Willat Studios in Early Culver City

REEL CULVER CITY

by Marc Wanamaker

WILLAT BROTHERS OPEN OWN INDEPENDENT STUDIO

Built from 1920-1921, the brothers, Carl and Irvin Willat, opened their own independent studio in Culver City at what is now Washington Boulevard, Willat and Hoke Streets.

Carl ‘Doc’ Willat, a former Technicolor executive and studio owner/builder in Fort Lee, New Jersey, arranged distribution with the Hodkinson Company for his brother’s upcoming four-feature film deal.

Irvin Willat, originally began in the film business working with the IMP (Independent Motion Picture Company) of Carl Laemmle, later known as the future president of Universal Pictures. By this time Irvin Willat distinguished himself as an upcoming film director, having real time experience working for Thomas Ince for many years.

Carl and Irvin prepared four films for their independent releases: Down Home, Partners of the Tide, Face of the World and Fifty Candles, all to be produced in Culver City at their new studio.

A “STORY-BOOK” HOUSE

Their art director for the film program being prepared, Harry Oliver, was asked to build an administration building that could be doubled as a setting to save money. Oliver studied old English countryside bungalow architecture and came up with the idea of an “English cottage fantasy” architecture. The result was a “story-book” house that became a landmark in Culver City, fronting on Washington Boulevard. There were articles in the newspapers of the time that said the Willat Studio caused traffic accidents! Located across the street from the Thomas Ince Studio at what is now the Culver Studios, the Willat studio lot’s address was originally 6509 Washington Boulevard.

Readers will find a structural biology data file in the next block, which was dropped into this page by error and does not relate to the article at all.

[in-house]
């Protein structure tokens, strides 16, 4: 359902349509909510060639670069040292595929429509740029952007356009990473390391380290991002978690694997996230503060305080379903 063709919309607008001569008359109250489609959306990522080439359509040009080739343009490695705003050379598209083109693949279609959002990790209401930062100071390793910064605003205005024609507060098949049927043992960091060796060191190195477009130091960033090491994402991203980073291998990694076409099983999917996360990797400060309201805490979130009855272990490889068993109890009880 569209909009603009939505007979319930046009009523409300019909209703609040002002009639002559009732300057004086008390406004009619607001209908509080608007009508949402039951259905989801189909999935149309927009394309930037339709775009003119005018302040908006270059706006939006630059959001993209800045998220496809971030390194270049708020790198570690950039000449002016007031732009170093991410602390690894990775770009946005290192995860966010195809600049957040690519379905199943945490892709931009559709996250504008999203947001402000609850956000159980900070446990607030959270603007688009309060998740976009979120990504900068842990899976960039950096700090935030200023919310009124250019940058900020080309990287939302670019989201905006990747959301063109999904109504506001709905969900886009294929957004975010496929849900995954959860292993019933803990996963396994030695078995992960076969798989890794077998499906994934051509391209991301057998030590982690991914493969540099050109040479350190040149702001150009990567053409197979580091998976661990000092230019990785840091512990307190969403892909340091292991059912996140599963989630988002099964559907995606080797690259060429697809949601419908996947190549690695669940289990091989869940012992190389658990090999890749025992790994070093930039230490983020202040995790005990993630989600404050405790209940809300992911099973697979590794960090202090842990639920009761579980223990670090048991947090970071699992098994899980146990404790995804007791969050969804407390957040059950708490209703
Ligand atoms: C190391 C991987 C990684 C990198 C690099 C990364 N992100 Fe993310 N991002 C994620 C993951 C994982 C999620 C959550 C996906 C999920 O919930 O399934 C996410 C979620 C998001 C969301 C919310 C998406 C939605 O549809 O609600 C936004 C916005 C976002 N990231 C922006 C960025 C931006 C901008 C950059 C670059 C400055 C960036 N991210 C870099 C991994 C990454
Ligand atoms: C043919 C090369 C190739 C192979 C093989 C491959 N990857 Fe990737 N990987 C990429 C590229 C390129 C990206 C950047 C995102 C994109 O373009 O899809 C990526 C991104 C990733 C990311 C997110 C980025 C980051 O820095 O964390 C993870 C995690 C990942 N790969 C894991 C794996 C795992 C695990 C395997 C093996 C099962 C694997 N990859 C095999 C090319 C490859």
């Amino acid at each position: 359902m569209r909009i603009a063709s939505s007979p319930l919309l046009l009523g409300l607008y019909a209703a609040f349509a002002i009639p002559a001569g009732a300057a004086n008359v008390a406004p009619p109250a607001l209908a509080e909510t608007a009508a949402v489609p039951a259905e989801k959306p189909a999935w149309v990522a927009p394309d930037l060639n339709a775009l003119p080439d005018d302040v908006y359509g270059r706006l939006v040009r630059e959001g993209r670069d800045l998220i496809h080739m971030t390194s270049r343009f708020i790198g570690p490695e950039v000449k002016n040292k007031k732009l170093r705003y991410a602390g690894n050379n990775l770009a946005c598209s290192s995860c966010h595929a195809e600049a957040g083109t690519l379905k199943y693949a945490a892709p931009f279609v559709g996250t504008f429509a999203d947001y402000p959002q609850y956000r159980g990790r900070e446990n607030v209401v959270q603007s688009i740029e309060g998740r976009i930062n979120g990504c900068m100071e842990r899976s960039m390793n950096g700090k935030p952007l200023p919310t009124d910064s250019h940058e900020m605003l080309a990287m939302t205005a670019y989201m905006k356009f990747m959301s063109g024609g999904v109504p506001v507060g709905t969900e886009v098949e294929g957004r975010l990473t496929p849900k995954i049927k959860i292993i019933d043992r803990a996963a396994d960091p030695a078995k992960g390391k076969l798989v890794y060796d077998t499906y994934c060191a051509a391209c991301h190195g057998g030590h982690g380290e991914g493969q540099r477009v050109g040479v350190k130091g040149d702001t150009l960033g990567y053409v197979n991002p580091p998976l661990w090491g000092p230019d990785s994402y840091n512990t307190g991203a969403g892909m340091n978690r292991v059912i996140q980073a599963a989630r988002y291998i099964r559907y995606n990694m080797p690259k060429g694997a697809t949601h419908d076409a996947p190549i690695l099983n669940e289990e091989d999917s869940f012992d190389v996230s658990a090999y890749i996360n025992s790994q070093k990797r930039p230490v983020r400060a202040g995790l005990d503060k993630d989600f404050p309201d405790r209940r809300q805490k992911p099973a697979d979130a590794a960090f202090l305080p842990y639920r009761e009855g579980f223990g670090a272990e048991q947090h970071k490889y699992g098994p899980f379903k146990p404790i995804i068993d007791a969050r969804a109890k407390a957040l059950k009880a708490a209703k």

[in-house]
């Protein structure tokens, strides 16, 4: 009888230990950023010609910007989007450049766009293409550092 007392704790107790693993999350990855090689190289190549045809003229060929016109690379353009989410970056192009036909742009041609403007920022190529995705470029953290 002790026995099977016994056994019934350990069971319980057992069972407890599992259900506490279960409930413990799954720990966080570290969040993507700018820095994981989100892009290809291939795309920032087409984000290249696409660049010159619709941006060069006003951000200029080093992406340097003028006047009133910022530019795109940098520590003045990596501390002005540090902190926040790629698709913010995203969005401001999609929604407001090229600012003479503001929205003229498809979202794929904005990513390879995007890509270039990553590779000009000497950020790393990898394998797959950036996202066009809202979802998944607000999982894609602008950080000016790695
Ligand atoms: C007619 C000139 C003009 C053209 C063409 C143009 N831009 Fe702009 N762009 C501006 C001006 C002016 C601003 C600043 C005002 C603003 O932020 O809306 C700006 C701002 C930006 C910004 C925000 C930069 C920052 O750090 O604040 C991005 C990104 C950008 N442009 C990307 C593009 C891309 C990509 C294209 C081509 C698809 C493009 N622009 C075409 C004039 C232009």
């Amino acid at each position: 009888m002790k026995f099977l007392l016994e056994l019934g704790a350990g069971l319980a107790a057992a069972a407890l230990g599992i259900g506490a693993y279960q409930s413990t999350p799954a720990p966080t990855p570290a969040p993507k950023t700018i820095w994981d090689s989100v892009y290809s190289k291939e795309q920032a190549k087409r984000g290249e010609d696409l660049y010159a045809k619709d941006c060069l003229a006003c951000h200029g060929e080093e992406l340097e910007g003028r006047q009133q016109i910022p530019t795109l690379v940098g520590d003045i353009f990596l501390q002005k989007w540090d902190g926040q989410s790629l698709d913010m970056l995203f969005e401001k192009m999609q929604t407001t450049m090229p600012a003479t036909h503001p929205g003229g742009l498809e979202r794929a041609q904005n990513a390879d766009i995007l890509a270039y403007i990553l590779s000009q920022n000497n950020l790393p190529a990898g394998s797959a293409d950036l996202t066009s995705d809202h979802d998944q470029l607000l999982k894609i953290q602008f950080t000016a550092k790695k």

The films starred several former Thomas Ince stars, one of them being Barbara Bedford. For the film, Face of the World, more than one hundred extra actors and personnel, many dressed in various costumes, made working at the small lot seem like it was working at a major studio.

STUDIO SOLD TO PRODUCER WARD LASCELLE

By 1924, Irvin Willat was offered a chance at directing Paramount’s first Technicolor film, Wanderer of the Wasteland, starring Jack Holt. He signed a contract for a number of pictures for Paramount and by 1926, Carl Willat sold the studio to film producer Ward Lascelle. Lascelle subsequently moved the entire

Administration building to Culver City in 1926 and remodeled it into a house where he lived until he died.

MOVED TO BEVERLY HILLS & BECOMES A LANDMARK HOUSE

His wife remarried and she continued to live there with her new husband, Mr. Spadina, until the Green family purchased the house in the 1960s.

Today the house, being relocated to Walden and Carmelita Drives in Beverly Hills, has been restored and will continue to act as a major landmark, harkening back to another age in film history.

Print Friendly